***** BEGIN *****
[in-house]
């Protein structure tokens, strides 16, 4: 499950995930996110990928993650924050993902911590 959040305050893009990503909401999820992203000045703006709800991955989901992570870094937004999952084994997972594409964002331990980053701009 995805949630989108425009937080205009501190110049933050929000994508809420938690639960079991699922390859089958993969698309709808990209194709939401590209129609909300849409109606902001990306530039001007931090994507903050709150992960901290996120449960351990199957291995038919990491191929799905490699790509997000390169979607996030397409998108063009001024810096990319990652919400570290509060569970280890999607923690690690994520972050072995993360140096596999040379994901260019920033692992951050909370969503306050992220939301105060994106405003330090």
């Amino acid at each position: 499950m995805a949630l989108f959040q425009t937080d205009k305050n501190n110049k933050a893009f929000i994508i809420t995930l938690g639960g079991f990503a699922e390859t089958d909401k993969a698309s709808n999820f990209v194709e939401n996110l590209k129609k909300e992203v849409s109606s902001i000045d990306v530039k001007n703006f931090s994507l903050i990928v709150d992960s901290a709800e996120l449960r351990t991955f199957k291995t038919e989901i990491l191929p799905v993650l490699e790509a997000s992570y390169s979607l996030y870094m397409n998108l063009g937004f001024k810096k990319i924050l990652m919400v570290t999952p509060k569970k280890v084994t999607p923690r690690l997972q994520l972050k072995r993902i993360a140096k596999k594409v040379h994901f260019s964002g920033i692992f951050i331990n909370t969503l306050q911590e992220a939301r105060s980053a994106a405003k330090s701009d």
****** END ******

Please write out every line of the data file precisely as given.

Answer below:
[in-house]
């Protein structure tokens, strides 16, 4: 499950995930996110990928993650924050993902911590 959040305050893009990503909401999820992203000045703006709800991955989901992570870094937004999952084994997972594409964002331990980053701009 995805949630989108425009937080205009501190110049933050929000994508809420938690639960079991699922390859089958993969698309709808990209194709939401590209129609909300849409109606902001990306530039001007931090994507903050709150992960901290996120449960351990199957291995038919990491191929799905490699790509997000390169979607996030397409998108063009001024810096990319990652919400570290509060569970280890999607923690690690994520972050072995993360140096596999040379994901260019920033692992951050909370969503306050992220939301105060994106405003330090």
């Amino acid at each position: 499950m995805a949630l989108f959040q425009t937080d205009k305050n501190n110049k933050a893009f929000i994508i809420t995930l938690g639960g079991f990503a699922e390859t089958d909401k993969a698309s709808n999820f990209v194709e939401n996110l590209k129609k909300e992203v849409s109606s902001i000045d990306v530039k001007n703006f931090s994507l903050i990928v709150d992960s901290a709800e996120l449960r351990t991955f199957k291995t038919e989901i990491l191929p799905v993650l490699e790509a997000s992570y390169s979607l996030y870094m397409n998108l063009g937004f001024k810096k990319i924050l990652m919400v570290t999952p509060k569970k280890v084994t999607p923690r690690l997972q994520l972050k072995r993902i993360a140096k596999k594409v040379h994901f260019s964002g920033i692992f951050i331990n909370t969503l306050q911590e992220a939301r105060s980053a994106a405003k330090s701009d």